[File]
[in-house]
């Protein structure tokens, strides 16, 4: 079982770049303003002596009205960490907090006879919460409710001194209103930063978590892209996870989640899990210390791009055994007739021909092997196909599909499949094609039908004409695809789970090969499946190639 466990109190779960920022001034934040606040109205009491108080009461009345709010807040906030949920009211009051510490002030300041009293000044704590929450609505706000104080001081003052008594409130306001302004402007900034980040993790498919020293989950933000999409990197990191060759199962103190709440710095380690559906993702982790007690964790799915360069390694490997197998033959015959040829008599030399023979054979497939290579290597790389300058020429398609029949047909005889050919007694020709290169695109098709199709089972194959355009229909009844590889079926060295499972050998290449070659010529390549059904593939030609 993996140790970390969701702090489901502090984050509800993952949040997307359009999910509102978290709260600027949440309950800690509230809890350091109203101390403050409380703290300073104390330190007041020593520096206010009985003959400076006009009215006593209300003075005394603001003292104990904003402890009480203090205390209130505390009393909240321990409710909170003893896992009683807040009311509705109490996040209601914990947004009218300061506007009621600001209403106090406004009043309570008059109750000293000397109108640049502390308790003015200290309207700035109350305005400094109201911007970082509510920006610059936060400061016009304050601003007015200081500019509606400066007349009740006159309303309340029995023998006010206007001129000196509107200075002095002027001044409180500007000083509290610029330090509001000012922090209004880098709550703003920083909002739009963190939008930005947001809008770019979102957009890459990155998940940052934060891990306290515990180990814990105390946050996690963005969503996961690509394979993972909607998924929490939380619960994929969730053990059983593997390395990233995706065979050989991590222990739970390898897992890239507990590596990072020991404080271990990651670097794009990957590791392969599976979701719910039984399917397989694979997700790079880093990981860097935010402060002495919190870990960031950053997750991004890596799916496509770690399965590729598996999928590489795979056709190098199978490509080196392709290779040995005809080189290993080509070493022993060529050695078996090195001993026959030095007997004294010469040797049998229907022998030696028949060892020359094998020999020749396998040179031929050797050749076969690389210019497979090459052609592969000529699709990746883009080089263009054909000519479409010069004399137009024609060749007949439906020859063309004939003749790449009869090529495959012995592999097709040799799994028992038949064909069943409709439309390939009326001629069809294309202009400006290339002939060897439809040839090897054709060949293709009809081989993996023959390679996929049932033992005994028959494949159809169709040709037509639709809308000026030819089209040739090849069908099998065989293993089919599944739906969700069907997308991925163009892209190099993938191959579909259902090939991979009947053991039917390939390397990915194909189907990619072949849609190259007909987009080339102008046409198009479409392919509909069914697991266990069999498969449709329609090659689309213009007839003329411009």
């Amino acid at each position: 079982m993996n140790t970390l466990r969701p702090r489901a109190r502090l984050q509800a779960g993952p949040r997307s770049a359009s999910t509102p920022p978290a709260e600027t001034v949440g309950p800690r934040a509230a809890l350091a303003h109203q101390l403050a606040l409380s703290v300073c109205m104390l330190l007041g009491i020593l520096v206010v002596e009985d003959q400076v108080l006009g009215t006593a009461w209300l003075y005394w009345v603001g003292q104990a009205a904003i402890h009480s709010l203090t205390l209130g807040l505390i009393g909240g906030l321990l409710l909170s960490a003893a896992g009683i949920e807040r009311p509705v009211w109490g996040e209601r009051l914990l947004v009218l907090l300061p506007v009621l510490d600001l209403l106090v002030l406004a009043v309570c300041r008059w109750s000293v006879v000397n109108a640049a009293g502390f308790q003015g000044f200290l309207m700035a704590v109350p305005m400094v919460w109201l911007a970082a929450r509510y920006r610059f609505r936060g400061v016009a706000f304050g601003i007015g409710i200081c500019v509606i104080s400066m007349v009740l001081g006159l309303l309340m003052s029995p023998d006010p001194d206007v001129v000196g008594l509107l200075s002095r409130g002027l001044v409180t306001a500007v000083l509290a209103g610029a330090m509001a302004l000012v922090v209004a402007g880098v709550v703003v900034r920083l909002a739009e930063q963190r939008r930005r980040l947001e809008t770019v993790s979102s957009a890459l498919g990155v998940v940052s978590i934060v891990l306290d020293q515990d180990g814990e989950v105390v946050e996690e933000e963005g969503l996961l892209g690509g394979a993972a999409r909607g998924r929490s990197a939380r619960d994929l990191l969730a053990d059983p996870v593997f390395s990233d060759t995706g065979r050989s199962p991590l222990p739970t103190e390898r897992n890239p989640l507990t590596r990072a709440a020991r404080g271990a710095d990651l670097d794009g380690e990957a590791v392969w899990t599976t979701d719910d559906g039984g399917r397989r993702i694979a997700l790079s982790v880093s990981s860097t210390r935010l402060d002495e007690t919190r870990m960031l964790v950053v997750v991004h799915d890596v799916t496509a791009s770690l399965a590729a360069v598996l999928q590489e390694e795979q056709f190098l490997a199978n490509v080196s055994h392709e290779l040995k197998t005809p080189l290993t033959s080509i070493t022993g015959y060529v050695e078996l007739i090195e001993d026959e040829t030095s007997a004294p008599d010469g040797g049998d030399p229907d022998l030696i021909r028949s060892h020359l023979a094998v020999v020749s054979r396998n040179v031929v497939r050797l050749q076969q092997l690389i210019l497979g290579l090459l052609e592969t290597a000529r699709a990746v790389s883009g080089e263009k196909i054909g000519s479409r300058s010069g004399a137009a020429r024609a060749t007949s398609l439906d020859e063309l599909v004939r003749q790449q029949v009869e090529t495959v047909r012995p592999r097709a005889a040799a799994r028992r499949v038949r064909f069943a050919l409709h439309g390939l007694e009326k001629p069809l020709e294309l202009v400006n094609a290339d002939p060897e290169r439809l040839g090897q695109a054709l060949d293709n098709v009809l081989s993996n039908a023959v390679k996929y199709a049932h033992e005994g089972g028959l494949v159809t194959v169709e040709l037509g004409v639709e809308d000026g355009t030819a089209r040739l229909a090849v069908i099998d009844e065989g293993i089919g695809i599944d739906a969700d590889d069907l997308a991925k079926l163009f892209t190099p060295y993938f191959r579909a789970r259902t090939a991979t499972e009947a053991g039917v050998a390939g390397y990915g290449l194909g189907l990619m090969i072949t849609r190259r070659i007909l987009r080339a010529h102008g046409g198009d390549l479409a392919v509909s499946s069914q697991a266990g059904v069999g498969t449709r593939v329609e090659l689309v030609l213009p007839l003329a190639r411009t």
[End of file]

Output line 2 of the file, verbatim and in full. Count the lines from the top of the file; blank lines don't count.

């Protein structure tokens, strides 16, 4: 079982770049303003002596009205960490907090006879919460409710001194209103930063978590892209996870989640899990210390791009055994007739021909092997196909599909499949094609039908004409695809789970090969499946190639 466990109190779960920022001034934040606040109205009491108080009461009345709010807040906030949920009211009051510490002030300041009293000044704590929450609505706000104080001081003052008594409130306001302004402007900034980040993790498919020293989950933000999409990197990191060759199962103190709440710095380690559906993702982790007690964790799915360069390694490997197998033959015959040829008599030399023979054979497939290579290597790389300058020429398609029949047909005889050919007694020709290169695109098709199709089972194959355009229909009844590889079926060295499972050998290449070659010529390549059904593939030609 993996140790970390969701702090489901502090984050509800993952949040997307359009999910509102978290709260600027949440309950800690509230809890350091109203101390403050409380703290300073104390330190007041020593520096206010009985003959400076006009009215006593209300003075005394603001003292104990904003402890009480203090205390209130505390009393909240321990409710909170003893896992009683807040009311509705109490996040209601914990947004009218300061506007009621600001209403106090406004009043309570008059109750000293000397109108640049502390308790003015200290309207700035109350305005400094109201911007970082509510920006610059936060400061016009304050601003007015200081500019509606400066007349009740006159309303309340029995023998006010206007001129000196509107200075002095002027001044409180500007000083509290610029330090509001000012922090209004880098709550703003920083909002739009963190939008930005947001809008770019979102957009890459990155998940940052934060891990306290515990180990814990105390946050996690963005969503996961690509394979993972909607998924929490939380619960994929969730053990059983593997390395990233995706065979050989991590222990739970390898897992890239507990590596990072020991404080271990990651670097794009990957590791392969599976979701719910039984399917397989694979997700790079880093990981860097935010402060002495919190870990960031950053997750991004890596799916496509770690399965590729598996999928590489795979056709190098199978490509080196392709290779040995005809080189290993080509070493022993060529050695078996090195001993026959030095007997004294010469040797049998229907022998030696028949060892020359094998020999020749396998040179031929050797050749076969690389210019497979090459052609592969000529699709990746883009080089263009054909000519479409010069004399137009024609060749007949439906020859063309004939003749790449009869090529495959012995592999097709040799799994028992038949064909069943409709439309390939009326001629069809294309202009400006290339002939060897439809040839090897054709060949293709009809081989993996023959390679996929049932033992005994028959494949159809169709040709037509639709809308000026030819089209040739090849069908099998065989293993089919599944739906969700069907997308991925163009892209190099993938191959579909259902090939991979009947053991039917390939390397990915194909189907990619072949849609190259007909987009080339102008046409198009479409392919509909069914697991266990069999498969449709329609090659689309213009007839003329411009």